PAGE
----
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A pink house in New Orleans still displays the X with coded numbers that rescue teams used to indicate when the house was searched and how many bodies were found after Hurricane Katrina. It's a scar that still marks tens of thousands of homes across the city. - 


TESS VIGELAND: Some final thoughts on the Big Easy, three years post-Katrina. There are lots of firsts for new visitors to New Orleans like me. The first nighttime ramble down Bourbon Street. The first tastes of gumbo and beignets. The first blast of hot, wet Louisiana air. And today -- if you venture out of the tourist zone -- there's your first heiroglyph. That big X with coded numbers that rescue teams used to indicate when the house was searched and how many bodies were found. It's a scar that still marks tens of thousands of homes across New Orleans.

I saw my first as I was driving north on Elysian Fields Avenue, probably a mile-and-half or so from the French Quarter. It was a bright pink house with turqoise-blue trim. The front doors and windows were boarded up.
A red heiroglyph showed it was inspected on September 11th, 2005 -- 13 days after Katrina.

I kept driving -- past another. And then another. House after house STILL boarded up, STILL marked up. It shocks the conscience to think that it's been three whole years since Katrina, and on this main drag it looks like it's been maybe a month or two.

As I kept driving toward Lake Pontchartrain, I started to cry.

Over the next several days I walked and talked with a dozen New Orleanians trying to re-populate neighborhoods like Gentilly, Mid-City, Lakeview, the Lower 9th Ward. I asked them how they drive through the city day in and day out without crying. "Booze and pills," said K.C. King. He was only half-joking. And then he said: "I guess you get used to it."

I guess the rest of us have gotten used to it, too. We've heard and read so much about how NOLA was back up and running. And the French Quarter? Downtown? Almost like nothing happened. So what I expected -- what I envisioned -- was recovery.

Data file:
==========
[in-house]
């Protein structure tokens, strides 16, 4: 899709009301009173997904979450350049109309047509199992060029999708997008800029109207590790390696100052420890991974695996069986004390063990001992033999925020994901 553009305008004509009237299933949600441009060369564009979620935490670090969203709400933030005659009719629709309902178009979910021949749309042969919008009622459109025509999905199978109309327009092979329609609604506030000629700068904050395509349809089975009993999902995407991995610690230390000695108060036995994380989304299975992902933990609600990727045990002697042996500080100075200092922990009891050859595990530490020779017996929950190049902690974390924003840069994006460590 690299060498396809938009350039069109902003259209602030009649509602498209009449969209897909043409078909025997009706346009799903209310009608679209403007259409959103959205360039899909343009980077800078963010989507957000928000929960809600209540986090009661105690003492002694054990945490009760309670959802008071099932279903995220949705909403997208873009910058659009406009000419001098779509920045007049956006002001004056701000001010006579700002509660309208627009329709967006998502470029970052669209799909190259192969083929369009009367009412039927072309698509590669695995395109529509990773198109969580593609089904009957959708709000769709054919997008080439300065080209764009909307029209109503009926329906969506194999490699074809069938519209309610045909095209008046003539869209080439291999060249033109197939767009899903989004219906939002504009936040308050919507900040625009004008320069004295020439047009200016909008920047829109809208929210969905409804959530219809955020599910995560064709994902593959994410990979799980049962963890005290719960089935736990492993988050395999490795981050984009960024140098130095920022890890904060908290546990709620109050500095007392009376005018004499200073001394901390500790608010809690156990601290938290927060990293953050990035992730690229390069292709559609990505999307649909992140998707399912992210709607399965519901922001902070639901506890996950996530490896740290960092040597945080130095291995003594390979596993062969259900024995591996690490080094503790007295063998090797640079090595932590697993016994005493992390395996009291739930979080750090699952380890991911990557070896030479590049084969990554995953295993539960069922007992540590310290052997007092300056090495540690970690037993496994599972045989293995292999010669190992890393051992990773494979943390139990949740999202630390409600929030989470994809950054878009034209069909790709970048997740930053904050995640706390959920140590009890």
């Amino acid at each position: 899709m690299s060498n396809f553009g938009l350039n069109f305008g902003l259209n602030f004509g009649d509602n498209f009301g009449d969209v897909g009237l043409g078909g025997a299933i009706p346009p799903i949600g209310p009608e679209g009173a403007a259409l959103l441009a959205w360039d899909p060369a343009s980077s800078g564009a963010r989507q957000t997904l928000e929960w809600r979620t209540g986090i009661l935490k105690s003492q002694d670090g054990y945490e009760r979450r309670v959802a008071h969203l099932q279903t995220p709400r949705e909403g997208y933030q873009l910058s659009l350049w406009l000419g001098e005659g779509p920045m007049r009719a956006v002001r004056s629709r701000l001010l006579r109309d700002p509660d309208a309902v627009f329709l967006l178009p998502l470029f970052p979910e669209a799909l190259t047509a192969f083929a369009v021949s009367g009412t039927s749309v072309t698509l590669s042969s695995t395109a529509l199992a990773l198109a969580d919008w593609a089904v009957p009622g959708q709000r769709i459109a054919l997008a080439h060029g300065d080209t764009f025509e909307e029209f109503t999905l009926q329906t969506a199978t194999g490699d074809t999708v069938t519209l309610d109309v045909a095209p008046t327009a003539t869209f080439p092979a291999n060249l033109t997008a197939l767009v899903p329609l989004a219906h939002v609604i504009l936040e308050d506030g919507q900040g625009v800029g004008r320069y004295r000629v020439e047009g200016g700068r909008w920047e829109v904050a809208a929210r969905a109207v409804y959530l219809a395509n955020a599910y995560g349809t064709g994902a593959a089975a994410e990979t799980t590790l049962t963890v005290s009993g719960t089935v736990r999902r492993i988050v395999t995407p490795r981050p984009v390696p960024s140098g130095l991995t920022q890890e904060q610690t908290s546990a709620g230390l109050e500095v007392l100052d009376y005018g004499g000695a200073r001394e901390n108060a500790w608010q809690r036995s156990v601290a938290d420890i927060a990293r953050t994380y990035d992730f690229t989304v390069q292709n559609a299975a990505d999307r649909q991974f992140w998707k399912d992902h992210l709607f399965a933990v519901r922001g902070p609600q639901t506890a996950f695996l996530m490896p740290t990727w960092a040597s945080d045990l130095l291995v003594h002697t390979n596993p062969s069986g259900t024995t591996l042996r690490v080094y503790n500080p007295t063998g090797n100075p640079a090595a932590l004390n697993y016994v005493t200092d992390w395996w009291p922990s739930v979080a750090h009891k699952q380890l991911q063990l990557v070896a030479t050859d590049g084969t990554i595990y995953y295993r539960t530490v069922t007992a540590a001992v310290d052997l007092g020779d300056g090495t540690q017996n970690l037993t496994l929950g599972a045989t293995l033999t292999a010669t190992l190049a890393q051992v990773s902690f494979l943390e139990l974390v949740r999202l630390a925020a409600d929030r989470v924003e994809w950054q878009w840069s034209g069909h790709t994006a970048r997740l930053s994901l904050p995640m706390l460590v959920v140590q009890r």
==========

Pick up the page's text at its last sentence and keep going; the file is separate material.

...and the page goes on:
What recovery? Today we're one year shy of the amount of time it took to rebuild Europe after World War II.
And there is nothing resembling a Marshall Plan underway in New Orleans.

I've been tyring to figure out for the last few weeks why I'm so profoundly upset by that. I have no personal stake in New Orleans. I don't have family there. I don't have friends there -- or, I should say, I didn't.
And I remember back three years ago when there were questions about whether to even rebuild the city?
I wasn't sure what the answer should be.

But that's when all I really knew of the disaster was through the hundreds of articles I'd read and the hours and hours of coverage I'd watched on CNN. It's different to walk on that ground that became a lake floor for two weeks. Ground that now boasts cracked sidewalks, potholes and slab foundations engulfed by 4-foot-tall weeds.

Each evening after spending the day out in the neighborhoods struggling to survive, I'd return to the French Quarter to get a taste of the old New Orleans. One night I stopped in for a Sazerac at the famous Carousel Bar, and I struck up a chat with my stool mates. It was a young couple visiting for the weekend from Northern Louisiana. I was sharing some of these same observations with them when the husband looked at me and said, "They chose. They chose not to have the proper insurance," he explained. "They chose to live in a bowl."

It is so vastly more complicated than that. But there's the sentiment -- even from a fellow Louisianan. It goes a long way toward explaining why three years later we have collectively abandoned New Orleans. And, why those who chose to return remain pioneers in their own city.

Follow Tess Vigeland at @tessvigeland